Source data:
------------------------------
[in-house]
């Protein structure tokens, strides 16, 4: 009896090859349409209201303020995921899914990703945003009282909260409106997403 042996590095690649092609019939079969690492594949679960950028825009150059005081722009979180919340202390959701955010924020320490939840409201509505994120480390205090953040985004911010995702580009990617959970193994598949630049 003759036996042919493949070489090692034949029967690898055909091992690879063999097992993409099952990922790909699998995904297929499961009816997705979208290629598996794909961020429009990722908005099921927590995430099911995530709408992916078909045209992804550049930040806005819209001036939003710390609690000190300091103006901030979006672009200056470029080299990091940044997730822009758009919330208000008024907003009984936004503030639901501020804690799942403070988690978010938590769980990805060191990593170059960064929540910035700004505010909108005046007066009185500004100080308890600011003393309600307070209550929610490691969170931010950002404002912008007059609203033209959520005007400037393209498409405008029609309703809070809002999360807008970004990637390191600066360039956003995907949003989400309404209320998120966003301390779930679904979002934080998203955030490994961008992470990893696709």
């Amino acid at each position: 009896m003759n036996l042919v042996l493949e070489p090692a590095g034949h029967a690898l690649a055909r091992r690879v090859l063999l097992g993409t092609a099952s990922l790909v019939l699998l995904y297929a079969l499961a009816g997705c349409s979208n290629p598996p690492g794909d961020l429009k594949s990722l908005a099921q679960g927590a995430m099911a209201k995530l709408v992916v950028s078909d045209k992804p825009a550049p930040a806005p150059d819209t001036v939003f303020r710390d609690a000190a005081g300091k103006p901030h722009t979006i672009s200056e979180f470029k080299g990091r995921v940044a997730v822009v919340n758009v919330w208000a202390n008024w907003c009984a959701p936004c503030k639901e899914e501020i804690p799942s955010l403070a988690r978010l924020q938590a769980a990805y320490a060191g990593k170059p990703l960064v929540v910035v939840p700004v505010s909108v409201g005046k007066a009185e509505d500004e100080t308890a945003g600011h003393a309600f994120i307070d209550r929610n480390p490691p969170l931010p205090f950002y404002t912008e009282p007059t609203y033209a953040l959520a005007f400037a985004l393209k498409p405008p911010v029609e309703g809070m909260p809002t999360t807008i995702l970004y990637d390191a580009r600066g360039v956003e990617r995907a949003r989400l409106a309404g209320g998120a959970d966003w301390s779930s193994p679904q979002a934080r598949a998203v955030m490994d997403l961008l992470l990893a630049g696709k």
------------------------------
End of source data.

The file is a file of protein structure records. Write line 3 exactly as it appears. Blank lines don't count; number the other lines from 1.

């Amino acid at each position: 009896m003759n036996l042919v042996l493949e070489p090692a590095g034949h029967a690898l690649a055909r091992r690879v090859l063999l097992g993409t092609a099952s990922l790909v019939l699998l995904y297929a079969l499961a009816g997705c349409s979208n290629p598996p690492g794909d961020l429009k594949s990722l908005a099921q679960g927590a995430m099911a209201k995530l709408v992916v950028s078909d045209k992804p825009a550049p930040a806005p150059d819209t001036v939003f303020r710390d609690a000190a005081g300091k103006p901030h722009t979006i672009s200056e979180f470029k080299g990091r995921v940044a997730v822009v919340n758009v919330w208000a202390n008024w907003c009984a959701p936004c503030k639901e899914e501020i804690p799942s955010l403070a988690r978010l924020q938590a769980a990805y320490a060191g990593k170059p990703l960064v929540v910035v939840p700004v505010s909108v409201g005046k007066a009185e509505d500004e100080t308890a945003g600011h003393a309600f994120i307070d209550r929610n480390p490691p969170l931010p205090f950002y404002t912008e009282p007059t609203y033209a953040l959520a005007f400037a985004l393209k498409p405008p911010v029609e309703g809070m909260p809002t999360t807008i995702l970004y990637d390191a580009r600066g360039v956003e990617r995907a949003r989400l409106a309404g209320g998120a959970d966003w301390s779930s193994p679904q979002a934080r598949a998203v955030m490994d997403l961008l992470l990893a630049g696709k």